When signing your tenancy agreement, there will be an inventory in place cataloguing the items that belong to the property. Should any of these items be missing or broken at the end of the tenancy, the landlord could hold some of your deposit to cover the cost to replace them. Inventory check in reports can be very detailed so it is wise to make sure you don’t miss anything and replace anything that may be missing from the original report. This extends to lightbulbs and utensils.
Breaking your tenancy agreement
If you were in breach of your agreement, your landlord will use your deposit to recover any costs. Breaches could include, leaving the property before the fixed term has ended. The landlord will keep the deposit to cover lost rent and if the deposit does not cover outstanding rent amounts, you could find yourself in court.
Should you have bought a pet into the property despite the agreement forbidding it, you will not have your deposit withheld but they could deduct from the final returned amount a sum that covers any damage caused by your pet.
Should you leave the property before the tenancy ends, whether it be on a rolling contract or a fixed term, the landlord has the right to use the deposit to cover any rent they have lost.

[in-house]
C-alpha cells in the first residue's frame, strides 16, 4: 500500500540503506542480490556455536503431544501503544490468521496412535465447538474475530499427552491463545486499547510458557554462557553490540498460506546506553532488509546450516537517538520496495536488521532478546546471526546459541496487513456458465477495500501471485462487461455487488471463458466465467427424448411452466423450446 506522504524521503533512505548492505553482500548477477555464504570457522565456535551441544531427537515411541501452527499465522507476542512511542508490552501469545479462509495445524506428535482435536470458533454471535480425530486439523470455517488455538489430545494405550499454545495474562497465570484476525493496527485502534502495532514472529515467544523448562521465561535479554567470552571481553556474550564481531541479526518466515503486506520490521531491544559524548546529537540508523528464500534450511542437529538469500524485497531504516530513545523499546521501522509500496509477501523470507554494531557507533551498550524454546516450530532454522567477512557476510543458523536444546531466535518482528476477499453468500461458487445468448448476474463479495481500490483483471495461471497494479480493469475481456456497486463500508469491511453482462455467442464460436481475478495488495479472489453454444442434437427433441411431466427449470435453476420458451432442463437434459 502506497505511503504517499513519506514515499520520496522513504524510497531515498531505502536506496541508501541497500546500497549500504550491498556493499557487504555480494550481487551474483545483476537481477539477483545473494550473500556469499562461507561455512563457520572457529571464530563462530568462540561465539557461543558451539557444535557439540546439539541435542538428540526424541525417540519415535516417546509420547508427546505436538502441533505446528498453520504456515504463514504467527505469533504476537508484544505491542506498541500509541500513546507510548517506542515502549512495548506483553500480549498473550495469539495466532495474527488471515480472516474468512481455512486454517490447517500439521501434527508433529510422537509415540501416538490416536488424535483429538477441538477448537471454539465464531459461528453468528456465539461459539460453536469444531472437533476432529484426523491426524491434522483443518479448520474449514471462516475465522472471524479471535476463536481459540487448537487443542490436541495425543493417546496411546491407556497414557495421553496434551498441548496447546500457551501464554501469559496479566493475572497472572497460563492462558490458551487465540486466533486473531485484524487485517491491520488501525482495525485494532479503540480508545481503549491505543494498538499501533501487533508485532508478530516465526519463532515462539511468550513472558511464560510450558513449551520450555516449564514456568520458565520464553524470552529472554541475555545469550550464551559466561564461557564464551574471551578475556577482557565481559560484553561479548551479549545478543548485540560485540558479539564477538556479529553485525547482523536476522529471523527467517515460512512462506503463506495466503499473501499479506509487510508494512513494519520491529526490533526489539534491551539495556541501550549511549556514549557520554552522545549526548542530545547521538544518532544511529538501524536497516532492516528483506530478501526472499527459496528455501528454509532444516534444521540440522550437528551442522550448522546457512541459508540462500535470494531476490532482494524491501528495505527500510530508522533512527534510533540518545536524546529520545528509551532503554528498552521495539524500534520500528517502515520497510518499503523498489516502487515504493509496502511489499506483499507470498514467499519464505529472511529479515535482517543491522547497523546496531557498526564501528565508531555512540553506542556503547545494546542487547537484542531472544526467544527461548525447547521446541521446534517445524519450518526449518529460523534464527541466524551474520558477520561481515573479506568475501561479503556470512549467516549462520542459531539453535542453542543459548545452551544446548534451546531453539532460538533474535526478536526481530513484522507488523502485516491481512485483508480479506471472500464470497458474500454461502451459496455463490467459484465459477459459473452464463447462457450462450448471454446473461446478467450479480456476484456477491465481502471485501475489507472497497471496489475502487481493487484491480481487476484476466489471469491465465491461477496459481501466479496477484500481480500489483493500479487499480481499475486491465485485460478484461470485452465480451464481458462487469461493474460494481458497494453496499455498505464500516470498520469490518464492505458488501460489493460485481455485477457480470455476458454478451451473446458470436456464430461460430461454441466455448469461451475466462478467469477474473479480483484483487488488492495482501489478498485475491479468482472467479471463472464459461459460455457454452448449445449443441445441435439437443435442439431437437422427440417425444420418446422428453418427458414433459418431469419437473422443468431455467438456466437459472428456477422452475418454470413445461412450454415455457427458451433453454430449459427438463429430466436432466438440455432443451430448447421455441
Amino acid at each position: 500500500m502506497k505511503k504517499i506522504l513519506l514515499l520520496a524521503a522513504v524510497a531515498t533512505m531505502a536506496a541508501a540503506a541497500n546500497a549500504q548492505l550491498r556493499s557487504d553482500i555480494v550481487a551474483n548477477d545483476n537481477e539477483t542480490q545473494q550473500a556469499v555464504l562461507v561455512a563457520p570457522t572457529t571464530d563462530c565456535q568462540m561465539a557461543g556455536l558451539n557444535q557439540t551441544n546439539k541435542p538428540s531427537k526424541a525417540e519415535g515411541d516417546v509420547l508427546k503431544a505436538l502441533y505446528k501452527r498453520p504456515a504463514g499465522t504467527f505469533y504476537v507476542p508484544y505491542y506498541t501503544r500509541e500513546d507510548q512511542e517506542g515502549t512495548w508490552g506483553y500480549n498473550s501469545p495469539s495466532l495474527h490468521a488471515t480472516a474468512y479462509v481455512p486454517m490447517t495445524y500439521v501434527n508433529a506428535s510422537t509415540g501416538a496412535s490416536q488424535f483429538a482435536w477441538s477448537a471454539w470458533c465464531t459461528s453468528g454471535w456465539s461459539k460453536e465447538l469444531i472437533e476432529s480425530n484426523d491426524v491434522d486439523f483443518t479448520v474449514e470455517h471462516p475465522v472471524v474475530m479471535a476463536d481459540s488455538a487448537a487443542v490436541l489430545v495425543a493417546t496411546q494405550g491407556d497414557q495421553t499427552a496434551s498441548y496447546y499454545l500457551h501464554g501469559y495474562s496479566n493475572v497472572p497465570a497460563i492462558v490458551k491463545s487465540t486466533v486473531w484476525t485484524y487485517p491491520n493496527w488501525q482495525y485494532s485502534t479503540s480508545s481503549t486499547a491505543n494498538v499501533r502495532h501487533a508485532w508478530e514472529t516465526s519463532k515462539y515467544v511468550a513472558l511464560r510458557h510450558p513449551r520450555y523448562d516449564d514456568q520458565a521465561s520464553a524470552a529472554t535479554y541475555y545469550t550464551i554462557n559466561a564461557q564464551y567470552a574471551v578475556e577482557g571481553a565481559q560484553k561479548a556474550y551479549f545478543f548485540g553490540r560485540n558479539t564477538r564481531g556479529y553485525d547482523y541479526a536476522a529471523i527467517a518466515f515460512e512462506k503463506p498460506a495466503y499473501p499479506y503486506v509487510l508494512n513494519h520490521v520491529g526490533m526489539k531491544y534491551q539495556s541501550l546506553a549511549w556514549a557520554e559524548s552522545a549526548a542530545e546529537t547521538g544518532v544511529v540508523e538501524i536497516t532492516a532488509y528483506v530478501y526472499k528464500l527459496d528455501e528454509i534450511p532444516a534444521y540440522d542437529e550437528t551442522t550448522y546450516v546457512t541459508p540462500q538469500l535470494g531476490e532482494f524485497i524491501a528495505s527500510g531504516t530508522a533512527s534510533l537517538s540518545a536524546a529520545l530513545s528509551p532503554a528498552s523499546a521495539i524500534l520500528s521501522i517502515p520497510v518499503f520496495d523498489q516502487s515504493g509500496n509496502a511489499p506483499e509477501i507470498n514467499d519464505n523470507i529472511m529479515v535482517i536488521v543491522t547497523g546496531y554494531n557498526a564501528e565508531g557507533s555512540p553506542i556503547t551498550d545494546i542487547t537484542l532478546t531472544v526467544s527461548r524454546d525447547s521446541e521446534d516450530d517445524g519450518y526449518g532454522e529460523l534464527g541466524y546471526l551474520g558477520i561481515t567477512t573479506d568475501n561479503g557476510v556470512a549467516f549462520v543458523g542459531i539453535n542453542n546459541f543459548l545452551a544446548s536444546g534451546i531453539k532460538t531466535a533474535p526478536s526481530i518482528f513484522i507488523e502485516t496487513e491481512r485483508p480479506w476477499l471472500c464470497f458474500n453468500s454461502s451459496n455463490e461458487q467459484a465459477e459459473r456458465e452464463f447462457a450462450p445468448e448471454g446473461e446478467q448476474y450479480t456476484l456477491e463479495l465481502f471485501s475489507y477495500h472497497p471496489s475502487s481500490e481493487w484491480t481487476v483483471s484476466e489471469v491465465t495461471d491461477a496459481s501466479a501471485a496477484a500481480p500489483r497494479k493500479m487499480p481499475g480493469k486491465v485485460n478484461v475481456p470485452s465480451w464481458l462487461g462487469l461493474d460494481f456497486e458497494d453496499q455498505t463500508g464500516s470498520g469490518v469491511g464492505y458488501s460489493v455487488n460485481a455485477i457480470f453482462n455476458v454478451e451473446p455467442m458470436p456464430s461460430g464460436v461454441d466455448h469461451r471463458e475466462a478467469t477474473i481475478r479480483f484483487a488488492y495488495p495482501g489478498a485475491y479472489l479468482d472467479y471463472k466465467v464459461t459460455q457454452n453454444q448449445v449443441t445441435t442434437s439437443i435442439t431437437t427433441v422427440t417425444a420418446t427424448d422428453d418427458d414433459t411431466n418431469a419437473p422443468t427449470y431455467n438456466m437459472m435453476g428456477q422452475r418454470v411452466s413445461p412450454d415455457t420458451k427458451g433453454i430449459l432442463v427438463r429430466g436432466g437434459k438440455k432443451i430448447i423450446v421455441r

How much can landlords charge for damage?
Whilst a stain on a carpet may lead a landlord to see an opportunity to refurb the living room, they cannot charge you for the full cost of a new carpet if it could be cleaned or repaired at a cheaper cost than the new one.
Where items cannot be restored to as close to new as possible, the landlord cannot charge you the full price for a new item unless they were new when you moved in, or you have not been a tenant for very long. If though, the items are quite old and you have caused damage to them, you could be billed for a proportion of the cost to replace the item. If this happens, investigate the costs of a replacement item to see whether the landlord is charging you a realistic amount. If the curtains cost £150 brand new and they are asking you for that amount or more. You can challenge them and potentially get more of your deposit back.